Navy Hill artist rendering

An artist’s rendering shows plans for the downtown Richmond redevelopment project.

Just recently, the United States Travel Association released data that quantified the tremendous impact that tourism has on our local economy. Last year, travel spending in the seven jurisdictions that comprise Richmond Region Tourism amounted to more than $2.5 billion, driven by the 7.7 million visitors to our region.

This spending generates more than 24,000 jobs for hardworking citizens in our community and an average of $600 per year in tax relief for local households. Our cultural institutions, sports facilities, restaurant and brewery scenes and historical assets all are contributing to — and benefiting from — recurring national rankings and a growing reputation as a sought-after visitor destination.

Those of us on the front lines of our local tourism industry feel understandable pride in these numbers, but we must also confess to a feeling of frustration. The competition among our peer destinations for attracting visitors — especially the conferences and trade shows that represent the foundation of our business — is intense. The sad reality is that, despite our many assets, the Richmond region lacks a critical prerequisite when it comes to competing for many, many event opportunities.

There are simply not enough hotel rooms within walking distance of the convention center.

That immutable fact precludes us from even bidding on hundreds of conventions and large-scale meetings. Last year, there were more than 49,000 hotel room nights representing 24 groups that Richmond Region Tourism attempted to recruit but lost due to a lack of headquarters hotel rooms. While we have executed work-arounds — deploying armadas of buses to transport conference-goers back and forth to often dozens of other hotels — most event planners won’t even consider such arrangements. And frankly, the economics of such shuttling are unsustainable. To compete effectively, we need a substantial infusion of hotel rooms beyond the 600 or so that currently exist adjacent to the Greater Richmond Convention Center.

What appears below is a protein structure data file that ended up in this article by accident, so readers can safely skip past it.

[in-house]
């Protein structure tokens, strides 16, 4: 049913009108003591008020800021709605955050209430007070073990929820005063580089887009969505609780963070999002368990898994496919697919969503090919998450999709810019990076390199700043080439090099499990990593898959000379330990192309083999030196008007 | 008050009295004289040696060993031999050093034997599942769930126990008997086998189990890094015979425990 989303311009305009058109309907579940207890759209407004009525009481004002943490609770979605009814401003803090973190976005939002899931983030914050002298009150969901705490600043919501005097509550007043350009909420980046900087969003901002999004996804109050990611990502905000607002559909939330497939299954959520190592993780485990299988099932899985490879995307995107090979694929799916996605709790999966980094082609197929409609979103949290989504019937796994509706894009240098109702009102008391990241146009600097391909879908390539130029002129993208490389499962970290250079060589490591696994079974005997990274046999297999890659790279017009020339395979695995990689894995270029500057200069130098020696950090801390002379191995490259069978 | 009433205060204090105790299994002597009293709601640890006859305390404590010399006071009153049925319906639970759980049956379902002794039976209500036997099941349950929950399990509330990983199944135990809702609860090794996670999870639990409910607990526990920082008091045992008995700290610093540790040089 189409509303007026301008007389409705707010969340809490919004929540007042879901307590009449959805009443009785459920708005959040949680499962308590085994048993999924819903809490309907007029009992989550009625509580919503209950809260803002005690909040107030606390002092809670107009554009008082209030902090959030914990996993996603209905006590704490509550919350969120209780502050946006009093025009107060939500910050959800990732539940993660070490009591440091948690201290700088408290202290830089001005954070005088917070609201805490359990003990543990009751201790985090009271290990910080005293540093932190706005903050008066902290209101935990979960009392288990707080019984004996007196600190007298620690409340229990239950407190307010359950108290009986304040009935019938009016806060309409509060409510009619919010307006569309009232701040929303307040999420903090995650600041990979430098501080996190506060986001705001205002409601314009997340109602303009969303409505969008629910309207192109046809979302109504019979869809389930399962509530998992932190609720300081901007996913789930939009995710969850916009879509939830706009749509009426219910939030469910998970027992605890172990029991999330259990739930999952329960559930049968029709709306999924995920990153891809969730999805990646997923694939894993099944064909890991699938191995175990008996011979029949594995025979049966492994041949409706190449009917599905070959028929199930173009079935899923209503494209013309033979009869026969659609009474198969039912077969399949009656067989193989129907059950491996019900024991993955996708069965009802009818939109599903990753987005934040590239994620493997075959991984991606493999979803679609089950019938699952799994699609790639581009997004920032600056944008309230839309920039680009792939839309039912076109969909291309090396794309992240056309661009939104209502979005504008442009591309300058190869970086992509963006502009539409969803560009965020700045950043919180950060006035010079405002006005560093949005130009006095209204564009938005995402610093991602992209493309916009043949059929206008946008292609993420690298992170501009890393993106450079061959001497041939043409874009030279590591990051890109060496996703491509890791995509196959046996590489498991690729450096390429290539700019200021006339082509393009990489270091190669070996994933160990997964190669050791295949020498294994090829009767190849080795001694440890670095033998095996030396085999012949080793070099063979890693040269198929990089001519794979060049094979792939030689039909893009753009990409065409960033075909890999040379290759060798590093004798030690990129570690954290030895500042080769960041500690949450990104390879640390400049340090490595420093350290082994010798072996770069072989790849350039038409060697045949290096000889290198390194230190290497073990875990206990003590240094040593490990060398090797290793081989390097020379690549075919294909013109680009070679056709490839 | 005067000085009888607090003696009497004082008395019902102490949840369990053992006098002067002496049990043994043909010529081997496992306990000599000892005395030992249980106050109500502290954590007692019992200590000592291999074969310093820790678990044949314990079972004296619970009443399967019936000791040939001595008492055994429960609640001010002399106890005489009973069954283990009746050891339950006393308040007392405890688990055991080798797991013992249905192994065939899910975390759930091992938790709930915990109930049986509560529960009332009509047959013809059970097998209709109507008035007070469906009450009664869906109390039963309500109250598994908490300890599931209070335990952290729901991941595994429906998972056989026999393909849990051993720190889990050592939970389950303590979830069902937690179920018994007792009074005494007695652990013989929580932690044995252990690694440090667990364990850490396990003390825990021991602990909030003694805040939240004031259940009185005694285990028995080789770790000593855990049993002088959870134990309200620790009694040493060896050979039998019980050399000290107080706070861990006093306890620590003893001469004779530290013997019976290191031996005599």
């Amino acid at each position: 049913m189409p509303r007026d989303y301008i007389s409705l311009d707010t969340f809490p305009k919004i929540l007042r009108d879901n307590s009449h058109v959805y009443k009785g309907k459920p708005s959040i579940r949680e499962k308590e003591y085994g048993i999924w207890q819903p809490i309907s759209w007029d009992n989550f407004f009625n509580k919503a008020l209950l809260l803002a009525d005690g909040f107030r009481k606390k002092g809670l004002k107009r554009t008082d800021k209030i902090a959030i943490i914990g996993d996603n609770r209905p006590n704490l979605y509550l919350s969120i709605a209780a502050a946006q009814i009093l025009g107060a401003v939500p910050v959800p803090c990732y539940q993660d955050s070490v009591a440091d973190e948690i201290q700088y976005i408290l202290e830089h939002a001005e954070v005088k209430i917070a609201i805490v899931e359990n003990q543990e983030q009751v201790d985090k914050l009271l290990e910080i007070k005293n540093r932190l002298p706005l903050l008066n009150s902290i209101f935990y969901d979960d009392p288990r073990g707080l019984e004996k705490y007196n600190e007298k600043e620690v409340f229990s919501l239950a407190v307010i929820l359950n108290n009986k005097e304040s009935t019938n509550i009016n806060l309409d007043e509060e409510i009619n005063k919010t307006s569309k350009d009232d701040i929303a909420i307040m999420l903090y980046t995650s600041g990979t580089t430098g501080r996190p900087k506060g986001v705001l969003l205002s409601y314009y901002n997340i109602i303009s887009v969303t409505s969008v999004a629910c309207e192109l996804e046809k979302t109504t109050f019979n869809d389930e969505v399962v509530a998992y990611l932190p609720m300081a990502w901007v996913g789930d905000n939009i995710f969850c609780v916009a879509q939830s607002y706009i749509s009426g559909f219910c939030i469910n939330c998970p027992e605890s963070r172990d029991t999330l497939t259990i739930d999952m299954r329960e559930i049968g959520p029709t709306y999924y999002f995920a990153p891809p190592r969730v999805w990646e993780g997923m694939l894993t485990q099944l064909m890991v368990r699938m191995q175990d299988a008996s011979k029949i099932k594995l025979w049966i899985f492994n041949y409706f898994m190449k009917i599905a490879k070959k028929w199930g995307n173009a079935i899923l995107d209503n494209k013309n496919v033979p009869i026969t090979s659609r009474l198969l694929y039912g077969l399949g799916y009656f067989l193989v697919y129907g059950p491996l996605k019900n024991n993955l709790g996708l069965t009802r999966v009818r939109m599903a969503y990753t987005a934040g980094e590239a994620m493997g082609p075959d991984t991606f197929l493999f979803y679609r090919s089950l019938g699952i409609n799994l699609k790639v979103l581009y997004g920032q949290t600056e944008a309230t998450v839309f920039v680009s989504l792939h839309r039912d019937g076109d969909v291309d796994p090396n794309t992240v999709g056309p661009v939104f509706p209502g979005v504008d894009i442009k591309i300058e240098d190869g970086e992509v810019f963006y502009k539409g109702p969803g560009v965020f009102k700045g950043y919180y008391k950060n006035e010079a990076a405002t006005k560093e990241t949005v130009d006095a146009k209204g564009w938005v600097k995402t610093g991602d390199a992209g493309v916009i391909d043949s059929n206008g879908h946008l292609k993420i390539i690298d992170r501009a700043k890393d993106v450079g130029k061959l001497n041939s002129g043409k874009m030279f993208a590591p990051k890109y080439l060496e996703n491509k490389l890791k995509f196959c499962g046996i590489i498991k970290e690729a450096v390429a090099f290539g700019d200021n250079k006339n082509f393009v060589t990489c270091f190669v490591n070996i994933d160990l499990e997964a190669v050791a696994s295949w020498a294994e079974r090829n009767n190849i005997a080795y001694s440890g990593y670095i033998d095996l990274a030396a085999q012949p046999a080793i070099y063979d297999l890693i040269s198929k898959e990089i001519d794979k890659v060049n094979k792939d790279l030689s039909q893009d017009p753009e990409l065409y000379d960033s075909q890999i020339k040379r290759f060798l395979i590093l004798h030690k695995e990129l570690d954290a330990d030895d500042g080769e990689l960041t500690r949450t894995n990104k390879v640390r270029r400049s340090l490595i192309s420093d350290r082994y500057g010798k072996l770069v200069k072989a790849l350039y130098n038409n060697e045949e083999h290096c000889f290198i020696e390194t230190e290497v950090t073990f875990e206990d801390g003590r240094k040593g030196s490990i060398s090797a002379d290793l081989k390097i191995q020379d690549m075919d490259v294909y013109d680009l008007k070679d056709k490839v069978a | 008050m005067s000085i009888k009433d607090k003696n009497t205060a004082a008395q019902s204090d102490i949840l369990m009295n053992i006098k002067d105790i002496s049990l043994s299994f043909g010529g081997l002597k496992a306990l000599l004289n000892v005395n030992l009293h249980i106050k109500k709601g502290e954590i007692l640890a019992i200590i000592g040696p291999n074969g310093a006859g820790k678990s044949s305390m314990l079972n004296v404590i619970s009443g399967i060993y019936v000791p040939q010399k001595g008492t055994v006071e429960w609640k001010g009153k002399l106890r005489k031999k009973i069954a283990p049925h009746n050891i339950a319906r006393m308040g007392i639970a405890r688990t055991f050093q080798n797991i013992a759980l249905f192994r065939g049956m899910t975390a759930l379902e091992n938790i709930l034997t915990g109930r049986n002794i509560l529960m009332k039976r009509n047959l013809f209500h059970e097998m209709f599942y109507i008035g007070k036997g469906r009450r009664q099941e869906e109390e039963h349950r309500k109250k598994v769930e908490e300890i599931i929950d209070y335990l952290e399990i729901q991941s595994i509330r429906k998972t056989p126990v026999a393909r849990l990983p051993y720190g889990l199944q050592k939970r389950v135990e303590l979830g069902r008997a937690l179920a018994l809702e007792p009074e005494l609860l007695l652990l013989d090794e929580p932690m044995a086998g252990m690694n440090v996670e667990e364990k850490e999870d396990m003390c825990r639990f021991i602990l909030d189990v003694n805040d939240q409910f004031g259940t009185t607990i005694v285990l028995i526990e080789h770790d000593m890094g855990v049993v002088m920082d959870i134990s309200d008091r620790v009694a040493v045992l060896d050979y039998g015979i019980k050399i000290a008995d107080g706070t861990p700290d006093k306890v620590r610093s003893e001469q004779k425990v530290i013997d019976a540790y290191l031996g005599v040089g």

What is exciting is that there is a proposed solution at hand. The Navy Hill project, with a 525-room Hyatt hotel sitting prominently at its center, represents a once-in-a-lifetime opportunity that would invigorate our capacity to compete head to head with convention centers all over the country, opening up the best of our region to thousands of new visitors each year.

It’s important to understand the economics of how hotels are typically financed in this day and age. The fact is, developers cannot afford to build large hotels of this size on their own. They typically rely on incentives from cities to subsidize the construction. Hotel deals in Salt Lake City, Utah; Overland Park, Kansas; West Palm Beach, Fla.; and many others around the country have included donations of land and incentives each in the tens of millions of dollars.

These cities understand that 500-plus-room hotels are necessary to compete for visitor dollars, and they have made the calculation that such public subsidies are worth the investment. Even down the road in Hampton Roads, the city of Norfolk put up $110 million to fund the construction of a parking garage and 300-room Hilton conference center.

Here in Richmond, we have traditionally been averse to contributing public funds to subsidize hotel construction. But it is significant to note that the Navy Hill project asks for not one penny in public subsidy to build the new Hyatt. What is important here is that the Navy Hill development team has committed to building the hotel at the same time as the new arena is constructed. All the city needs to do is approve non-recourse bonds to seal the deal. It is a no-risk proposition, with an unprecedented upside. In my more than 40 years in this industry, I have never seen a deal with such a win-win appeal.

Finally, a peek behind the curtain. The tourism industry is keenly competitive. Destinations of all sizes around the country work very aggressively to attract national associations, religious groups, sports tournament organizers, business groups and many others to their convention centers and arenas. Our sales team competes day in and day out against destinations that, frankly, can offer more than we can. And yet, we have held our own, and we are proud of all our success to date.

Even so, the prospect of adding a more than 500-room Hyatt near our convention center — with a sparkling new arena at its side — has the tourism industry salivating over the possibilities. These additional resources would be transformative and take the Richmond region’s tourism to new heights, which, in turn, will deliver increased revenue for the region. We hope that the community and its leaders recognize the game-changing quality of the Navy Hill proposal. It will open up new gateways to RVA, and without the kind of investment that most cities are having to make.

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Jack Berry is the president and CEO of Richmond Region Tourism. Contact him at

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